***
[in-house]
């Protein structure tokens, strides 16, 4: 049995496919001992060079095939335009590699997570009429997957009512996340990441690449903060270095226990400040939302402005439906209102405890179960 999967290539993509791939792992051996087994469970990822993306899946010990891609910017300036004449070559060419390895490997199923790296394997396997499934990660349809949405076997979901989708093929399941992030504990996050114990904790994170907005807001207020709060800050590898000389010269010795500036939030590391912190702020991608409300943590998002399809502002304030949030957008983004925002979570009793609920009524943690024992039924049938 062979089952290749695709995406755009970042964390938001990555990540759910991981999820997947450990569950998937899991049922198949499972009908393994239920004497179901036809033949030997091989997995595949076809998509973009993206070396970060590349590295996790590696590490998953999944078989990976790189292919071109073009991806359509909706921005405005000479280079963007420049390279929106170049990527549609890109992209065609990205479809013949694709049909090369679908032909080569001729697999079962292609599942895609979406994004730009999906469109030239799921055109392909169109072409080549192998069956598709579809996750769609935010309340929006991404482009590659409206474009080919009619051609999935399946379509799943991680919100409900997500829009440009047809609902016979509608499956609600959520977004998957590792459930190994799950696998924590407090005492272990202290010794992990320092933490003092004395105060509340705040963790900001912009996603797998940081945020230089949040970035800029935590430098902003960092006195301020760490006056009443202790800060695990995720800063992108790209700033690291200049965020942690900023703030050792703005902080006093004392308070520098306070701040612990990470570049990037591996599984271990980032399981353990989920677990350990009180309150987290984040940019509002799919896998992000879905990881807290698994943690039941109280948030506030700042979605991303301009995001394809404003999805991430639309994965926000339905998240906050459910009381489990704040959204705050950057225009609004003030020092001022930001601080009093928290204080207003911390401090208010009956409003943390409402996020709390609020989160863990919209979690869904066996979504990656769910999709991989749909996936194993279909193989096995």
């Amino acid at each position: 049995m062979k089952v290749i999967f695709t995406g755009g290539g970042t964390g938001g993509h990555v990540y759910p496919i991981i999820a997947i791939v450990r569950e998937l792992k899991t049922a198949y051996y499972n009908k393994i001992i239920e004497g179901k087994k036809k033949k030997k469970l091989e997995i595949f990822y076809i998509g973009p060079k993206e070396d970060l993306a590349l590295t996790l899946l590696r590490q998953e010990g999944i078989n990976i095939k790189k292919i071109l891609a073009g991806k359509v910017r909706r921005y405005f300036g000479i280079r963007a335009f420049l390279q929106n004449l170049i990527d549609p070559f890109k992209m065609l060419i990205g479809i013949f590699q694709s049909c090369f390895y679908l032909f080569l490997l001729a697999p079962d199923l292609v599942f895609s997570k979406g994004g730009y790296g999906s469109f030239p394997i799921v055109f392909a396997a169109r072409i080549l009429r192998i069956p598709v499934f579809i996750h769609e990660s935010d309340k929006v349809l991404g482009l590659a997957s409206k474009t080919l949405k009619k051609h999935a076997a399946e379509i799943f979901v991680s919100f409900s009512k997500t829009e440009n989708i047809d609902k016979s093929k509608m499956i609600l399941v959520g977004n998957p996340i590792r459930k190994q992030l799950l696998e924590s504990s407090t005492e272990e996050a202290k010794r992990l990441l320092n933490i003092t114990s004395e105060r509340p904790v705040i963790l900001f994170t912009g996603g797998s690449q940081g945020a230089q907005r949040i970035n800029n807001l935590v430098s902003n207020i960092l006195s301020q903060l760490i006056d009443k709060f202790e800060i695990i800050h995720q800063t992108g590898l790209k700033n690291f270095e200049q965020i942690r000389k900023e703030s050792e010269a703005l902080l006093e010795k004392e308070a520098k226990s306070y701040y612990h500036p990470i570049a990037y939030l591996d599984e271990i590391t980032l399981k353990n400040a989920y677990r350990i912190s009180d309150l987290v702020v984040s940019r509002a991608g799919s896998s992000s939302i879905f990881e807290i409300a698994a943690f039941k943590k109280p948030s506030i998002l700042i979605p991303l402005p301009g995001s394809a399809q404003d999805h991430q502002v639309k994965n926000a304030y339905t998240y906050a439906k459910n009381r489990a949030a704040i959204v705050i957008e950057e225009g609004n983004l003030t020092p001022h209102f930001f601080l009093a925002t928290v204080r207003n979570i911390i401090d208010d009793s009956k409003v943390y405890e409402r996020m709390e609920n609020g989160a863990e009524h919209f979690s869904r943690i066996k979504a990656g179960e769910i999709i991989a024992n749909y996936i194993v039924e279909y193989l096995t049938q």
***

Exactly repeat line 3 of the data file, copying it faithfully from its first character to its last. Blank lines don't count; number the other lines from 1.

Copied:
């Amino acid at each position: 049995m062979k089952v290749i999967f695709t995406g755009g290539g970042t964390g938001g993509h990555v990540y759910p496919i991981i999820a997947i791939v450990r569950e998937l792992k899991t049922a198949y051996y499972n009908k393994i001992i239920e004497g179901k087994k036809k033949k030997k469970l091989e997995i595949f990822y076809i998509g973009p060079k993206e070396d970060l993306a590349l590295t996790l899946l590696r590490q998953e010990g999944i078989n990976i095939k790189k292919i071109l891609a073009g991806k359509v910017r909706r921005y405005f300036g000479i280079r963007a335009f420049l390279q929106n004449l170049i990527d549609p070559f890109k992209m065609l060419i990205g479809i013949f590699q694709s049909c090369f390895y679908l032909f080569l490997l001729a697999p079962d199923l292609v599942f895609s997570k979406g994004g730009y790296g999906s469109f030239p394997i799921v055109f392909a396997a169109r072409i080549l009429r192998i069956p598709v499934f579809i996750h769609e990660s935010d309340k929006v349809l991404g482009l590659a997957s409206k474009t080919l949405k009619k051609h999935a076997a399946e379509i799943f979901v991680s919100f409900s009512k997500t829009e440009n989708i047809d609902k016979s093929k509608m499956i609600l399941v959520g977004n998957p996340i590792r459930k190994q992030l799950l696998e924590s504990s407090t005492e272990e996050a202290k010794r992990l990441l320092n933490i003092t114990s004395e105060r509340p904790v705040i963790l900001f994170t912009g996603g797998s690449q940081g945020a230089q907005r949040i970035n800029n807001l935590v430098s902003n207020i960092l006195s301020q903060l760490i006056d009443k709060f202790e800060i695990i800050h995720q800063t992108g590898l790209k700033n690291f270095e200049q965020i942690r000389k900023e703030s050792e010269a703005l902080l006093e010795k004392e308070a520098k226990s306070y701040y612990h500036p990470i570049a990037y939030l591996d599984e271990i590391t980032l399981k353990n400040a989920y677990r350990i912190s009180d309150l987290v702020v984040s940019r509002a991608g799919s896998s992000s939302i879905f990881e807290i409300a698994a943690f039941k943590k109280p948030s506030i998002l700042i979605p991303l402005p301009g995001s394809a399809q404003d999805h991430q502002v639309k994965n926000a304030y339905t998240y906050a439906k459910n009381r489990a949030a704040i959204v705050i957008e950057e225009g609004n983004l003030t020092p001022h209102f930001f601080l009093a925002t928290v204080r207003n979570i911390i401090d208010d009793s009956k409003v943390y405890e409402r996020m709390e609920n609020g989160a863990e009524h919209f979690s869904r943690i066996k979504a990656g179960e769910i999709i991989a024992n749909y996936i194993v039924e279909y193989l096995t049938q």